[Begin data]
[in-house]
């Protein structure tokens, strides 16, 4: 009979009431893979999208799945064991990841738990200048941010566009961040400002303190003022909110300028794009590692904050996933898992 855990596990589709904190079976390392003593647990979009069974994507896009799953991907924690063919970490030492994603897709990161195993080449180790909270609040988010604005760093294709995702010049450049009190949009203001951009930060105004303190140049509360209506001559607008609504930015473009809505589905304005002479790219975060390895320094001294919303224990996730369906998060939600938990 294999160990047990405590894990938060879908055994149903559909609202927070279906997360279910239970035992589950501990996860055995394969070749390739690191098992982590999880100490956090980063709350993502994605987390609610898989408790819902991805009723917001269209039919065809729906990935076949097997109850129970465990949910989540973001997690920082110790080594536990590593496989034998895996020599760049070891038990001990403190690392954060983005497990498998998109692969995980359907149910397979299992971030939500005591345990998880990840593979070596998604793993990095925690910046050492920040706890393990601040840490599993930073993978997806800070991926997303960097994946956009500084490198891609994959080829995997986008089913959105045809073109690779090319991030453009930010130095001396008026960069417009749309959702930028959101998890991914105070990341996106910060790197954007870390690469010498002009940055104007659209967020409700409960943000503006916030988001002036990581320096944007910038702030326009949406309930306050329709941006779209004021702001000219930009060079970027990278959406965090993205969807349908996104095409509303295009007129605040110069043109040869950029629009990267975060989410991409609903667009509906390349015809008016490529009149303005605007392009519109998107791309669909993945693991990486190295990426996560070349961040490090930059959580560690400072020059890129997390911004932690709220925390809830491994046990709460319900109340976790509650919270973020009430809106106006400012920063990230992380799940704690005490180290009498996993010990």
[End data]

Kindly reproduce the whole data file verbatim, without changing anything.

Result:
[in-house]
């Protein structure tokens, strides 16, 4: 009979009431893979999208799945064991990841738990200048941010566009961040400002303190003022909110300028794009590692904050996933898992 855990596990589709904190079976390392003593647990979009069974994507896009799953991907924690063919970490030492994603897709990161195993080449180790909270609040988010604005760093294709995702010049450049009190949009203001951009930060105004303190140049509360209506001559607008609504930015473009809505589905304005002479790219975060390895320094001294919303224990996730369906998060939600938990 294999160990047990405590894990938060879908055994149903559909609202927070279906997360279910239970035992589950501990996860055995394969070749390739690191098992982590999880100490956090980063709350993502994605987390609610898989408790819902991805009723917001269209039919065809729906990935076949097997109850129970465990949910989540973001997690920082110790080594536990590593496989034998895996020599760049070891038990001990403190690392954060983005497990498998998109692969995980359907149910397979299992971030939500005591345990998880990840593979070596998604793993990095925690910046050492920040706890393990601040840490599993930073993978997806800070991926997303960097994946956009500084490198891609994959080829995997986008089913959105045809073109690779090319991030453009930010130095001396008026960069417009749309959702930028959101998890991914105070990341996106910060790197954007870390690469010498002009940055104007659209967020409700409960943000503006916030988001002036990581320096944007910038702030326009949406309930306050329709941006779209004021702001000219930009060079970027990278959406965090993205969807349908996104095409509303295009007129605040110069043109040869950029629009990267975060989410991409609903667009509906390349015809008016490529009149303005605007392009519109998107791309669909993945693991990486190295990426996560070349961040490090930059959580560690400072020059890129997390911004932690709220925390809830491994046990709460319900109340976790509650919270973020009430809106106006400012920063990230992380799940704690005490180290009498996993010990």